Translation:I really like to eat Shanghai cuisine.
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My explanation is that Shanghai is both noun and adjective. Japan for example is a noun, and it's accompanying adjective is Japanese. Shanghai is simply one of the many exceptions in English grammar. Other examples: London cuisine, Viennese cuisine, New York cuisine, Maltese cuisine. My usage of English grammar is intuitive, so sorry if I missed a technicality here or there, but I think I am getting my point across.
To like something "the most" means its your "favorite." It is possible to "really like" many things without any of them being your favorite.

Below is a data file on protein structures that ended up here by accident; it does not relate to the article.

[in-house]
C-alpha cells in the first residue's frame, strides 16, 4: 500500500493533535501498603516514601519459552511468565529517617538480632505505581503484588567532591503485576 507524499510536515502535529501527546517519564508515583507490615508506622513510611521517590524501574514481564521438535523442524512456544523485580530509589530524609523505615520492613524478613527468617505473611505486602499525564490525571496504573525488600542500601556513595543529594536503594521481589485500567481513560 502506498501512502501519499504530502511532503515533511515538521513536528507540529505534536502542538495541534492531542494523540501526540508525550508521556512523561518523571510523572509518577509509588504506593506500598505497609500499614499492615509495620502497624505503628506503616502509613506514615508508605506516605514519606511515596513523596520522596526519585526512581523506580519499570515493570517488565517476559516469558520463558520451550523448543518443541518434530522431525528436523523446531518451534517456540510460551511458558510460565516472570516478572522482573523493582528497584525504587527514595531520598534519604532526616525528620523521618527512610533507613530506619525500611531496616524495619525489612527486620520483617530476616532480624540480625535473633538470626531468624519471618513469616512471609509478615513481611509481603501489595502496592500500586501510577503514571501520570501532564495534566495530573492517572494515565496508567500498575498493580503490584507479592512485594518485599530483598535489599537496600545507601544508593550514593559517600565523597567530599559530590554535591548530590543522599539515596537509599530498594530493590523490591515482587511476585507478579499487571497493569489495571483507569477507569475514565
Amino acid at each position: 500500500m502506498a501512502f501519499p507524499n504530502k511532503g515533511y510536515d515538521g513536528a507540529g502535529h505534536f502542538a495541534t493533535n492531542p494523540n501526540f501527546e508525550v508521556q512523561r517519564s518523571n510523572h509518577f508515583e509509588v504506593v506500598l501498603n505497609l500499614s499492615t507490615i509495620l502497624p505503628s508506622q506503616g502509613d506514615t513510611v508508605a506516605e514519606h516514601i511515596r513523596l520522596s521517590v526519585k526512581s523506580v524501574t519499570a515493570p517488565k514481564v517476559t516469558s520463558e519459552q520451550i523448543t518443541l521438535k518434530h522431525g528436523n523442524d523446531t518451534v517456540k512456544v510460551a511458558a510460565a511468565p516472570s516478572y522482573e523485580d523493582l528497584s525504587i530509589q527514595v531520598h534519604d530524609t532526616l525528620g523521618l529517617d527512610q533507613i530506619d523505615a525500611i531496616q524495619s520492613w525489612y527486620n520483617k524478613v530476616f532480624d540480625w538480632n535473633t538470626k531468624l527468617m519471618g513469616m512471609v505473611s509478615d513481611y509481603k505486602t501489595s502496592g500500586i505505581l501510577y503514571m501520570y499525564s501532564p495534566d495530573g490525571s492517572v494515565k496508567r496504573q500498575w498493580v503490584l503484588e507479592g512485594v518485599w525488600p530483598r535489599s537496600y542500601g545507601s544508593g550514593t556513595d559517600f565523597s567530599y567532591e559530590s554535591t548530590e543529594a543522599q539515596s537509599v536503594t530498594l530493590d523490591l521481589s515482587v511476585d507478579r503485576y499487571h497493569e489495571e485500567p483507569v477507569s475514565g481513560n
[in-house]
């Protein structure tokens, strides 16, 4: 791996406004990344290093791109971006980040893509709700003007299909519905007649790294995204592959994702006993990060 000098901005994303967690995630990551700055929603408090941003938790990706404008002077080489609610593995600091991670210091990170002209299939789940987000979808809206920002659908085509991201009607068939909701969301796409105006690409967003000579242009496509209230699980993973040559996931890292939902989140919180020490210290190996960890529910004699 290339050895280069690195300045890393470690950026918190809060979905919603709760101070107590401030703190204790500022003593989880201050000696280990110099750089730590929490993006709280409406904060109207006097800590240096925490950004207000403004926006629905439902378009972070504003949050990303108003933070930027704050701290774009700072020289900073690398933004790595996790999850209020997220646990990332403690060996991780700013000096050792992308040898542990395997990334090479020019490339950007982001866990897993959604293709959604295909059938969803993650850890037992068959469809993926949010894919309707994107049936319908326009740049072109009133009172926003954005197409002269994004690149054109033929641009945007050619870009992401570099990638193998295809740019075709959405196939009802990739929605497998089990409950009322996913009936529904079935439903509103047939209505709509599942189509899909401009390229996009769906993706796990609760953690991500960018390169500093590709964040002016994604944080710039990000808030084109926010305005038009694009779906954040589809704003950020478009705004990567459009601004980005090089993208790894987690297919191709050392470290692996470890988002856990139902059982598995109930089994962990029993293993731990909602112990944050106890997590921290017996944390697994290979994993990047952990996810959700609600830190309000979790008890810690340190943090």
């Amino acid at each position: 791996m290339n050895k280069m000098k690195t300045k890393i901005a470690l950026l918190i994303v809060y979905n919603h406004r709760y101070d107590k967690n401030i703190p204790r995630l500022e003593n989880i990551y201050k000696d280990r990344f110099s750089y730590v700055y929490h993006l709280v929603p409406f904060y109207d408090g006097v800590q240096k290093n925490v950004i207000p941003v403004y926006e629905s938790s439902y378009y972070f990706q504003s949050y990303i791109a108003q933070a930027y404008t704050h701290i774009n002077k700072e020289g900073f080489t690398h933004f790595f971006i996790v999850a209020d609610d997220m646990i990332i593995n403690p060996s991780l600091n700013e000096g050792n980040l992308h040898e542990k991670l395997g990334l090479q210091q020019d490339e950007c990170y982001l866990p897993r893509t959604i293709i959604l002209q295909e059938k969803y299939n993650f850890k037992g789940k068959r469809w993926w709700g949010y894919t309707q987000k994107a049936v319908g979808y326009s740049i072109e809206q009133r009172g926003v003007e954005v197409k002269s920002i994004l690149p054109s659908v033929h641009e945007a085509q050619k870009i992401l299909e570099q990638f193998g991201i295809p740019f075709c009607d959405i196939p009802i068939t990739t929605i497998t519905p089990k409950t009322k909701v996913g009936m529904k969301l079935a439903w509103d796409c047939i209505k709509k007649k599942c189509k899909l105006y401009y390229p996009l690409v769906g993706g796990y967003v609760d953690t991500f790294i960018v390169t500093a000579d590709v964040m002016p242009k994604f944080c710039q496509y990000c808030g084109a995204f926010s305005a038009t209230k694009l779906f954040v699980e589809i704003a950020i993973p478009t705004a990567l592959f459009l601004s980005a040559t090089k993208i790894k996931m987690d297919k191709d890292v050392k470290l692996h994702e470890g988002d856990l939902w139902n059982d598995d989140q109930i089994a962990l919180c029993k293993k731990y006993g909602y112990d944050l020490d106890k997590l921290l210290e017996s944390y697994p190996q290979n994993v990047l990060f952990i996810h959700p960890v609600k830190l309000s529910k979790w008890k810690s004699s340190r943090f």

最 (most) 喜欢 (like) = like the most = favorite
很 (very much) 喜欢 (like) = really like
我 - 很喜欢 - 鸡肉和牛肉， 但是 - 最喜欢 - 羊肉
I - really like - chicken and lamb, but - like the most - lamb
I really like chicken and lamb, but I like lamb the most.
I like chicken and lamb very much, but lamb is my favorite.